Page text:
Latest Headlines Call for Better Assessment of Older People’s Medication

Polypharmacy can compromise an elderly's safety
Polypharmacy can compromise an elderly’s safety

Older people are often prescribed multiple kinds of medicines (polypharmacy). Polypharmacy 3 may cause adverse side effects such as drug interactions and other complications. The problem affects all ages, but older people are more vulnerable because they have slower metabolism and can’t excrete chemicals as efficiently as younger people.

Although opioids are sometimes necessary to treat acute pain, they can cause sedation and dizziness, and can increase the risk of falling. Besides, prolong exposure to these drugs leads to addiction.

North America is currently experiencing opioid epidemic or crisis. This is due to rapid rise of using opioid drugs for pain management in the past 20 years. Recent investigation also found that opioid prescriptions in England has nearly doubled in 10 years.

Last week, two separate research studies again cautioned drug prescription to older people.

  1. Opioid use links to fall risk and increased likelihood of death in older adults

Data analysis on 67,929 patients aged 65+, who were admitted for injury, showed that those who were using opioid were 2.4 times more likely to have a fall injury. In addition, patients whose falls were linked to opioid use were also more likely to die during their hospital stay.

The study was published in the Canadian Medical Association Journal1 on April 23. 2018.

https://www.reuters.com/article/us-health-elderly-opioids-falls/for-elderly-opioids-tied-to-higher-risk-of-fall-related-injuries-and-deaths-idUSKBN1HV2MX

  1. Dementia is associated with some common medicines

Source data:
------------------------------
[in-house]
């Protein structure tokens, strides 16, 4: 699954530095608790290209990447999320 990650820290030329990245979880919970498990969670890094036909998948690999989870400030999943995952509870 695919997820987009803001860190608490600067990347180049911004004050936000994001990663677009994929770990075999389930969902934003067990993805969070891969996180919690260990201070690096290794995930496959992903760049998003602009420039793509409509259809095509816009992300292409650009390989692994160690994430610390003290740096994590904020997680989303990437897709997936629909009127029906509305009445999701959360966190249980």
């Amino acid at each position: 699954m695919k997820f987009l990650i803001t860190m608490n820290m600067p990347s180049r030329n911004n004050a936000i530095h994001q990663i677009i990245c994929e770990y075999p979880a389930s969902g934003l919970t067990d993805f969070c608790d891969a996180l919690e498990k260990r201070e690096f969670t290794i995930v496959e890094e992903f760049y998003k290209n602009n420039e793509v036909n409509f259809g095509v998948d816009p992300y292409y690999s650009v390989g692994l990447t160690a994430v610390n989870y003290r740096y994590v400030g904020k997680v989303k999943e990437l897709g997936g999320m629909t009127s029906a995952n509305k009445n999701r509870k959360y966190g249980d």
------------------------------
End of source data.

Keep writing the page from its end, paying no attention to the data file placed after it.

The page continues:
A research study published in the British Medical Journal 2 on April 25, 2018, found that long-term use of anticholinergic* medicines links to dementia. These medications include those for treating depression, bladder control and Parkinson’s disease. Less potent anticholinergics, such as antihistamines and travel sickness drugs, appear harmless.

This is an extensive study carried out by researchers from the University of East Anglia, UK. The medical records of 40,770 patients with dementia were compared with those of 283,933 patients without the disease; and their prescriptions over two decades were analysed.

http://www.bbc.com/news/health-43881209

 

 

Notes:

*Anticholinergic drugs block the neurotransmitter acetylcholine in the central or peripheral nervous system. Anticholinergic drugs are used to treat many conditions: depression, gastrointestinal disorders, Parkinson’s disease, urinary incontinence, epilepsy, and allergies.

  1. Raoul Daoust, Jean Paquet, Lynne Moore, Marcel Émond, Sophie Gosselin, Gilles Lavigne, Manon Choinière, Aline Boulanger, Jean-Marc Mac-Thiong and Jean-Marc Chauny. Recent opioid use and fall-related injury among older patients with trauma. CMAJ April 23, 2018 190 (16) E500-E506. http://www.cmaj.ca/content/190/16/E500
  2. Kathryn Richardson, Chris Fox, Ian Maidment, Nicholas Steel, Yoon K Loke, Antony Arthur, Phyo K Myint, Carlota M Grossi, Katharina Mattishent, Kathleen Bennett, Noll L Campbell, Malaz Boustani, Louise Robinson, Carol Brayne, Fiona E Matthews, George M Savva, Anticholinergic drugs and risk of dementia: case-control study. BMJ 2018;361:k1315. https://www.bmj.com/content/361/bmj.k1315
  3. Duerden, M., Avery, T., & Payne, R. (2013). Polypharmacy and medicines optimization. Making it safe and sound. www.kingsfund.org.uk/sites/files/kf/field/field_publication_file/polypharmacy-and-medicines-optimisation-kingsfund-nov13.pdf

Unsafe Footwear Impairs Balance and Increases the Risk of Fall

Safe shoes fit securely and has non-slippery soles
Safe shoes fit securely and has non-slippery soles

Elderly who fell and injured themselves often were found wearing inappropriate shoes.